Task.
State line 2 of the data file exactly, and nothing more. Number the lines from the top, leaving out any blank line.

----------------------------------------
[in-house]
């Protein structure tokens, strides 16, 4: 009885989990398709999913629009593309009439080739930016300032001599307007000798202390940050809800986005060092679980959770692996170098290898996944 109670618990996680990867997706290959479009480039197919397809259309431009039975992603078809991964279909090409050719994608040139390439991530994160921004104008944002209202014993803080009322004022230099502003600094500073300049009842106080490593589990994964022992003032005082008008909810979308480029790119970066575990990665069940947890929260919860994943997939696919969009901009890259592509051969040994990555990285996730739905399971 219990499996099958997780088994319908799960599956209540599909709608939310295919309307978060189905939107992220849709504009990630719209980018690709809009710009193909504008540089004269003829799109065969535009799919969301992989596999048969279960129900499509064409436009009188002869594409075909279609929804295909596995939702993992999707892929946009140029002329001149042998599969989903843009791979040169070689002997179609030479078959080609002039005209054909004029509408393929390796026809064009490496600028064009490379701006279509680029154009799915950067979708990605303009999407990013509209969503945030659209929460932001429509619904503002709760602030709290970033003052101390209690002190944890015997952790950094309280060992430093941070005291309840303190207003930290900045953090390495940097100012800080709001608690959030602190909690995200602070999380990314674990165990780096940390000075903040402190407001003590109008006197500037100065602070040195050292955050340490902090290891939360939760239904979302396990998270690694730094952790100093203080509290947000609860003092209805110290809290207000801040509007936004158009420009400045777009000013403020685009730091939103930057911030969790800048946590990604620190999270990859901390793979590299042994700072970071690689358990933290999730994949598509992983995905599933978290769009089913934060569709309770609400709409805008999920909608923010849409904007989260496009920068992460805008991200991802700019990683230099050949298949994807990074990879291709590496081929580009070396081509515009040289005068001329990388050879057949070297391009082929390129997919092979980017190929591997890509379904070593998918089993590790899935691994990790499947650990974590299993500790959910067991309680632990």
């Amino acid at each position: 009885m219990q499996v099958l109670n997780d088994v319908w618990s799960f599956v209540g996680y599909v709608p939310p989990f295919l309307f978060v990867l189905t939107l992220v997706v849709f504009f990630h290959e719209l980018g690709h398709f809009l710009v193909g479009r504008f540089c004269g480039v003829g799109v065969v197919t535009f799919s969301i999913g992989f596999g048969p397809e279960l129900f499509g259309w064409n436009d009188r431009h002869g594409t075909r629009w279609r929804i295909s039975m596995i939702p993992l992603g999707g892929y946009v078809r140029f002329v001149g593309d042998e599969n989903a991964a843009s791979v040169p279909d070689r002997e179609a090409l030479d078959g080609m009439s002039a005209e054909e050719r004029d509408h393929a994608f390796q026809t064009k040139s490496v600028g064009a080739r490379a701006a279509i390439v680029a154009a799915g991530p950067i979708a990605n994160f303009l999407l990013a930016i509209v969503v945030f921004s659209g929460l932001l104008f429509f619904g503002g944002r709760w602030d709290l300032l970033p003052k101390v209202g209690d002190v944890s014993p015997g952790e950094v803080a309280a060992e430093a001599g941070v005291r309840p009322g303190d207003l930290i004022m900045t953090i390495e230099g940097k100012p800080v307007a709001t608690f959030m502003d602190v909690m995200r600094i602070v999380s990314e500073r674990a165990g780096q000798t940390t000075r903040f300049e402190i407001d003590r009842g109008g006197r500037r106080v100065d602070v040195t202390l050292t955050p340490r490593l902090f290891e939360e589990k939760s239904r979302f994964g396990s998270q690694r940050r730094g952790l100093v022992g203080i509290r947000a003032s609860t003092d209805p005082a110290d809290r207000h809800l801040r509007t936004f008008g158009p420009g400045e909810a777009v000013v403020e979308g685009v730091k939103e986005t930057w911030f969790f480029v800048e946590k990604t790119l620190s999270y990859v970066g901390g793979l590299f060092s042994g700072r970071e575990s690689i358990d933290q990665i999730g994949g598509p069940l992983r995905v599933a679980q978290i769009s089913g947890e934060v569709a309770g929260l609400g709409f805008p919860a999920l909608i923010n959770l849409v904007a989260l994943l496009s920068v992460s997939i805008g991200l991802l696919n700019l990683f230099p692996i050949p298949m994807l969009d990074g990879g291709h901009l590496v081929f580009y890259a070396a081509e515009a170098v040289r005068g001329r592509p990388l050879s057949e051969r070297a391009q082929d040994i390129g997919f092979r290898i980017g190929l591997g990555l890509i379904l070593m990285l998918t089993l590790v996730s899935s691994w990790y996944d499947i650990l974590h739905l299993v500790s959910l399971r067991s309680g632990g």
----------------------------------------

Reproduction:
């Protein structure tokens, strides 16, 4: 009885989990398709999913629009593309009439080739930016300032001599307007000798202390940050809800986005060092679980959770692996170098290898996944 109670618990996680990867997706290959479009480039197919397809259309431009039975992603078809991964279909090409050719994608040139390439991530994160921004104008944002209202014993803080009322004022230099502003600094500073300049009842106080490593589990994964022992003032005082008008909810979308480029790119970066575990990665069940947890929260919860994943997939696919969009901009890259592509051969040994990555990285996730739905399971 219990499996099958997780088994319908799960599956209540599909709608939310295919309307978060189905939107992220849709504009990630719209980018690709809009710009193909504008540089004269003829799109065969535009799919969301992989596999048969279960129900499509064409436009009188002869594409075909279609929804295909596995939702993992999707892929946009140029002329001149042998599969989903843009791979040169070689002997179609030479078959080609002039005209054909004029509408393929390796026809064009490496600028064009490379701006279509680029154009799915950067979708990605303009999407990013509209969503945030659209929460932001429509619904503002709760602030709290970033003052101390209690002190944890015997952790950094309280060992430093941070005291309840303190207003930290900045953090390495940097100012800080709001608690959030602190909690995200602070999380990314674990165990780096940390000075903040402190407001003590109008006197500037100065602070040195050292955050340490902090290891939360939760239904979302396990998270690694730094952790100093203080509290947000609860003092209805110290809290207000801040509007936004158009420009400045777009000013403020685009730091939103930057911030969790800048946590990604620190999270990859901390793979590299042994700072970071690689358990933290999730994949598509992983995905599933978290769009089913934060569709309770609400709409805008999920909608923010849409904007989260496009920068992460805008991200991802700019990683230099050949298949994807990074990879291709590496081929580009070396081509515009040289005068001329990388050879057949070297391009082929390129997919092979980017190929591997890509379904070593998918089993590790899935691994990790499947650990974590299993500790959910067991309680632990």